An expression plasmid containing a hybrid gene encoding a protein having the primary amino acid sequence of the adenylate cyclase from Escherichia coli was constructed. When the gene was induced, the adenylate cyclase could be expressed at high levels in a cya- strain of E. coli. The majority of the enzymatic activity and protein (having a molecular weight of 95,000) induced was insoluble. However, treatment of the insoluble fraction of cell lysates with trypsin resulted in both an increase in and solubilization of the total amount of adenylate cyclase activity. Sodium dodecyl sulfate-polyacrylamide gel electrophoresis of the soluble protein produced by treatment with trypsin revealed a polypeptide having a molecular weight of 30,000. This soluble, catalytically active fragment of adenylate cyclase was purified and subjected to amino-terminal sequence analyses; two amino-terminal sequences were identified beginning at residue 82 and at residue 342 of the intact enzyme. Sodium dodecyl sulfate-polyacrylamide gel electrophoresis analysis of the purified fragment followed by either silver or Coomassie Blue staining revealed the presence of only a single polypeptide having a molecular weight of 30,000; a short oligopeptide associated with the amino terminus at residue 342 could not be detected. Site-directed mutagenesis was used to place a stop codon at residue 341; the truncated enzyme was catalytically active, so the short oligopeptide is not necessary for catalysis. The K(m) for ATP, the K(a) for Mg2+, and the V(max) determined for the product containing the 30,000-dalton fragment were similar to the values reported for the intact enzyme from E. coli.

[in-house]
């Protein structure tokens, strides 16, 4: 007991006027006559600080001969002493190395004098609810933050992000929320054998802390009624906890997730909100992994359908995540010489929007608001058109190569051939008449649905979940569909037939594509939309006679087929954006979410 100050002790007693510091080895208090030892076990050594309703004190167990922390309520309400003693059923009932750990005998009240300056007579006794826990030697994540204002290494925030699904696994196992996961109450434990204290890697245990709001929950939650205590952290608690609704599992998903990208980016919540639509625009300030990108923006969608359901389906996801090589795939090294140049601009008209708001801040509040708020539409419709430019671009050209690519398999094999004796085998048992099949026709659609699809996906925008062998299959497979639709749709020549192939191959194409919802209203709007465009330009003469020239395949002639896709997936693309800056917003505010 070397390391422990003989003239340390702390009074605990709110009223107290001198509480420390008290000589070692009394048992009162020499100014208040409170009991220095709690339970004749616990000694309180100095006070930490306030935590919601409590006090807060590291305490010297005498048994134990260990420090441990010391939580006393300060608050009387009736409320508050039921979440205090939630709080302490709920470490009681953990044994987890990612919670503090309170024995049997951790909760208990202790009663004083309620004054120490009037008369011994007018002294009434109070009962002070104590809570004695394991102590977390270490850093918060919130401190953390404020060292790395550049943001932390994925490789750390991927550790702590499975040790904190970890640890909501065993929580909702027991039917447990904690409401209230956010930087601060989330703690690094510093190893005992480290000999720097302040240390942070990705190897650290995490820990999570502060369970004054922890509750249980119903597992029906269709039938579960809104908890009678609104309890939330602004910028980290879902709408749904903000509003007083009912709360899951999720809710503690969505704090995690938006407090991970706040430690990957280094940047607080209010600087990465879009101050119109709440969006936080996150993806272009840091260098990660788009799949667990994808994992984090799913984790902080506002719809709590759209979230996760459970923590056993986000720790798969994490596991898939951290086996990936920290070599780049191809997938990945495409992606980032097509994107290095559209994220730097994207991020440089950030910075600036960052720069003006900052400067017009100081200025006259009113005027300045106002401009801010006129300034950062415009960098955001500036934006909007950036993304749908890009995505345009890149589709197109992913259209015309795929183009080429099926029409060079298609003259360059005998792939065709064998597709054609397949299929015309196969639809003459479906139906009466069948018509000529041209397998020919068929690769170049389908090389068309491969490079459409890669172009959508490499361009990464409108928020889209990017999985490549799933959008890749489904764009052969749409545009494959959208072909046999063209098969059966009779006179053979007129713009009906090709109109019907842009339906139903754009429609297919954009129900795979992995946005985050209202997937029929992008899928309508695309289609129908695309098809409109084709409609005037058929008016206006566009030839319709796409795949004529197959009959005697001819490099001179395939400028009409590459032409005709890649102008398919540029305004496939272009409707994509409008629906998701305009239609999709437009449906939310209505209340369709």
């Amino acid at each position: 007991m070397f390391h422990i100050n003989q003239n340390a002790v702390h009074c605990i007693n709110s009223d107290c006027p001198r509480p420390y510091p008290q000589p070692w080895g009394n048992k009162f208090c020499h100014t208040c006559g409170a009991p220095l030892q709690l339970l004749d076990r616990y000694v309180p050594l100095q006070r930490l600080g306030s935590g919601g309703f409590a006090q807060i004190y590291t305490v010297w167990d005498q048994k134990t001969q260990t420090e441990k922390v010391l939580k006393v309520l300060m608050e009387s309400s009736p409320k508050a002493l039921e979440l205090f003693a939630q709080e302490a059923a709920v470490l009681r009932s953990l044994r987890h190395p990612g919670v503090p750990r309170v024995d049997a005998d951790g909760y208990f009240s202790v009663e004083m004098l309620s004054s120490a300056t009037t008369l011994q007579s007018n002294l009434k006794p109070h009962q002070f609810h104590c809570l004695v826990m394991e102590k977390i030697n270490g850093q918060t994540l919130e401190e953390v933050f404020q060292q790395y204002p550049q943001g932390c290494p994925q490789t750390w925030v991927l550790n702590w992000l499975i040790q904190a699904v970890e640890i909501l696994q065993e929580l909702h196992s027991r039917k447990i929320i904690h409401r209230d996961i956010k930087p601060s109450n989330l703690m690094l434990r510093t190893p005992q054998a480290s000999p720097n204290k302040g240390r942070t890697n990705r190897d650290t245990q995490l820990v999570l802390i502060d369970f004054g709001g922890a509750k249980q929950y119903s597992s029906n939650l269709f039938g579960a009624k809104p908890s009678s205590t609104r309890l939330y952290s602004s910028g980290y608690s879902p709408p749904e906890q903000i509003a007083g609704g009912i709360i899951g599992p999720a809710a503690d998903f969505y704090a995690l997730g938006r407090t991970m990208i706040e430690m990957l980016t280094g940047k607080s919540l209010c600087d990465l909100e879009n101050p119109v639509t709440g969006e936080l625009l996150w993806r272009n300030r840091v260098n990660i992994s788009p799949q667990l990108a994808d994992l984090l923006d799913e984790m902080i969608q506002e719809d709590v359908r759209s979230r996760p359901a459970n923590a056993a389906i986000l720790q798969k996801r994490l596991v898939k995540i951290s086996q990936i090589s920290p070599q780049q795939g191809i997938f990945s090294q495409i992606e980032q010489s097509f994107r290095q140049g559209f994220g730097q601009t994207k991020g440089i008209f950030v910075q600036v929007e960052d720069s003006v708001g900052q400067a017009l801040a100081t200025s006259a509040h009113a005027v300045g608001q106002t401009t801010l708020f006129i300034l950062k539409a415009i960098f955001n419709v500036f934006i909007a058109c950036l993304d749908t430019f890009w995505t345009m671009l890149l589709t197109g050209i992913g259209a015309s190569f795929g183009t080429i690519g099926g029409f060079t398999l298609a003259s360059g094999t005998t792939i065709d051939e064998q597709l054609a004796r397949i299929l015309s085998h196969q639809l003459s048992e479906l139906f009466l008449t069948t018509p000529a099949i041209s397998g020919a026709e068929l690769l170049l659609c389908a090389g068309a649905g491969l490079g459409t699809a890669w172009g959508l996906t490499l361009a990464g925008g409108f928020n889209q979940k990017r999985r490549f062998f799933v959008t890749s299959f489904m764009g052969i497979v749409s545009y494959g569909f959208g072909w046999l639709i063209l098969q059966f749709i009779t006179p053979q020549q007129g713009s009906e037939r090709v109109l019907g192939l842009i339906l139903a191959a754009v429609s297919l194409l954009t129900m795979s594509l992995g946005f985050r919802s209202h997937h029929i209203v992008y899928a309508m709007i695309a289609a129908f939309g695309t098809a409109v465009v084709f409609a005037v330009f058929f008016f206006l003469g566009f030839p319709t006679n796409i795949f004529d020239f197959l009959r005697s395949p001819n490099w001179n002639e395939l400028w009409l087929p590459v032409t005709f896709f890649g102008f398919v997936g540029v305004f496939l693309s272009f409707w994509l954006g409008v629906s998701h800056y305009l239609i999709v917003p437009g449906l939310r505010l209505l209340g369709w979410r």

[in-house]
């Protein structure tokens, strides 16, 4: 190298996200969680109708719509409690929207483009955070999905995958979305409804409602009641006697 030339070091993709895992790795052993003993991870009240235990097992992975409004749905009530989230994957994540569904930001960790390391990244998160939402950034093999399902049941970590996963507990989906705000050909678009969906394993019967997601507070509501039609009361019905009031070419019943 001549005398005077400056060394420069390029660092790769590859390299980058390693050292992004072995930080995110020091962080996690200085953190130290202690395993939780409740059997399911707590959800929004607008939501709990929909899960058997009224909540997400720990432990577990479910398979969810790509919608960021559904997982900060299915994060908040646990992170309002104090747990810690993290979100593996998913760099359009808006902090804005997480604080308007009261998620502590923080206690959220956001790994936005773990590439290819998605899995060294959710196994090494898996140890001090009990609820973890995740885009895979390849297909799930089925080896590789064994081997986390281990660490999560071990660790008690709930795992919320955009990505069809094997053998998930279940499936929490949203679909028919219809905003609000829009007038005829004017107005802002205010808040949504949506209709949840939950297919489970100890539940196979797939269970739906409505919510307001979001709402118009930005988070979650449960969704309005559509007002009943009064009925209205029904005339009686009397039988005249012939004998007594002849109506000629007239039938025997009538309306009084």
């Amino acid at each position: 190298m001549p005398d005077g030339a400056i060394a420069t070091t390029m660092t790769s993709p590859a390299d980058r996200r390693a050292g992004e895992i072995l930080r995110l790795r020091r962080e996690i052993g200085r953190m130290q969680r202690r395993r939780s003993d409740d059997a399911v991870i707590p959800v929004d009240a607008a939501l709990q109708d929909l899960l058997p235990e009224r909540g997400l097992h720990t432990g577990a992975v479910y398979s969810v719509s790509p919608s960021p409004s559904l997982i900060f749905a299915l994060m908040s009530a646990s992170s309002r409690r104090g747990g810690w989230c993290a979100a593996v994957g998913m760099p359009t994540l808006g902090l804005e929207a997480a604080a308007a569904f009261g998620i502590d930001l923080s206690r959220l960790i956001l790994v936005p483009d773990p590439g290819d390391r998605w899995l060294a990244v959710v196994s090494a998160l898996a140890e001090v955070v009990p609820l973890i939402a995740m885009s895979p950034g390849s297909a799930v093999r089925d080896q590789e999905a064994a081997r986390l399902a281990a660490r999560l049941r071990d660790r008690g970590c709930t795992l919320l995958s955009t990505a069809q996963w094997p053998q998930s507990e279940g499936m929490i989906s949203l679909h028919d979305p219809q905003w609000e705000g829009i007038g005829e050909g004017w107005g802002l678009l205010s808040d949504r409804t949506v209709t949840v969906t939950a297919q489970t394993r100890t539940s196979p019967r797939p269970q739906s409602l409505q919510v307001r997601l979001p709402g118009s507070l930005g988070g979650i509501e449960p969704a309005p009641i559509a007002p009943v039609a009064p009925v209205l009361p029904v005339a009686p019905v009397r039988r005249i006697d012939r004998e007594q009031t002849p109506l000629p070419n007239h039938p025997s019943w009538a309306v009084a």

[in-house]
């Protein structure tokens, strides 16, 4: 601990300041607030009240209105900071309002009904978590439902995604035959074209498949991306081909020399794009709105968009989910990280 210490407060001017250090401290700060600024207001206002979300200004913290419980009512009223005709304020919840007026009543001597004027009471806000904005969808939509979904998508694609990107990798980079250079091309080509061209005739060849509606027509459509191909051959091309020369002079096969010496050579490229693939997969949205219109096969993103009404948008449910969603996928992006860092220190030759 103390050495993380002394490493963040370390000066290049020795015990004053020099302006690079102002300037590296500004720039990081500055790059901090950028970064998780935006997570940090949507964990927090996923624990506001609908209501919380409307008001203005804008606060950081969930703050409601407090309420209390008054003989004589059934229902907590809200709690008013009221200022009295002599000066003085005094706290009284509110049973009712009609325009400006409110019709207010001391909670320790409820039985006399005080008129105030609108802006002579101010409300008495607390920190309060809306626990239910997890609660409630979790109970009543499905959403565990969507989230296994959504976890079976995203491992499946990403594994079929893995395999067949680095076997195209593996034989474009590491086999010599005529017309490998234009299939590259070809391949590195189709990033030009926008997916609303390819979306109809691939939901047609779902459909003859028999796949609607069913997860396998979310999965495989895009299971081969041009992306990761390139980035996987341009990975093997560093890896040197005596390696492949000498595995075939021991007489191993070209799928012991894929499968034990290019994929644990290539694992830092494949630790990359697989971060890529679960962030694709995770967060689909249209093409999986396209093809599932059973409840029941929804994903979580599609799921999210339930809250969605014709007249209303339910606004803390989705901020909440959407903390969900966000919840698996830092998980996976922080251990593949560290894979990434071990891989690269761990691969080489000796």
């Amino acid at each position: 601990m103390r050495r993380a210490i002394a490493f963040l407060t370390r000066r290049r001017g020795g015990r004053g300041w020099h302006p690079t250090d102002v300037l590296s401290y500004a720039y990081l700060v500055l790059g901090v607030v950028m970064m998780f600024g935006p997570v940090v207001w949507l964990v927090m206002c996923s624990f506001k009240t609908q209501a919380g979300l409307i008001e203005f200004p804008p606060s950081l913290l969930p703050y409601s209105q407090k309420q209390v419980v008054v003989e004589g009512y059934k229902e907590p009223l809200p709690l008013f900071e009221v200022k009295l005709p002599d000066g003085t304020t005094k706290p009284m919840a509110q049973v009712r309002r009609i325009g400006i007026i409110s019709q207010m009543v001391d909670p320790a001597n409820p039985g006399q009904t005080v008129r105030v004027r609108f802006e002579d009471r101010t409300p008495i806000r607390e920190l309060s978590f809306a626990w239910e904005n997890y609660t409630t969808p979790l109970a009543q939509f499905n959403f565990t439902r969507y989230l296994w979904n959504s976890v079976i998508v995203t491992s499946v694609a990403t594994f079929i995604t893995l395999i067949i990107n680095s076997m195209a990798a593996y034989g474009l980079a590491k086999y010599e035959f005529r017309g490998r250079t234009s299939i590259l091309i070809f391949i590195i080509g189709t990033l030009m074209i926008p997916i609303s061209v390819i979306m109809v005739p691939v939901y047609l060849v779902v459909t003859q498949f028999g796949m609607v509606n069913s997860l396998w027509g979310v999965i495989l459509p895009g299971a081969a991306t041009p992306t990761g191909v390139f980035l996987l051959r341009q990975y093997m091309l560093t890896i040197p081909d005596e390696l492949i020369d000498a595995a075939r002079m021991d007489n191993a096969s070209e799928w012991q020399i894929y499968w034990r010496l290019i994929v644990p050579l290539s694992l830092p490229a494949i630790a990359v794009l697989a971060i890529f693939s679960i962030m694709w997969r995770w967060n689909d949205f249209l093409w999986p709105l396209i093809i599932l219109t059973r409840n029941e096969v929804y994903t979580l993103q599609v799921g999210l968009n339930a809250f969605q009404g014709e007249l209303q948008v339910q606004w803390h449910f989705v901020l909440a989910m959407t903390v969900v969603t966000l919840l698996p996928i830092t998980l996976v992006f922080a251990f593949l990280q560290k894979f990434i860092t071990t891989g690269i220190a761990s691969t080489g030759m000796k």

|Original language||English (US)|
|Number of pages||8|
|Journal||Journal of Biological Chemistry|
|State||Published - 1988|
ASJC Scopus subject areas
- Molecular Biology
- Cell Biology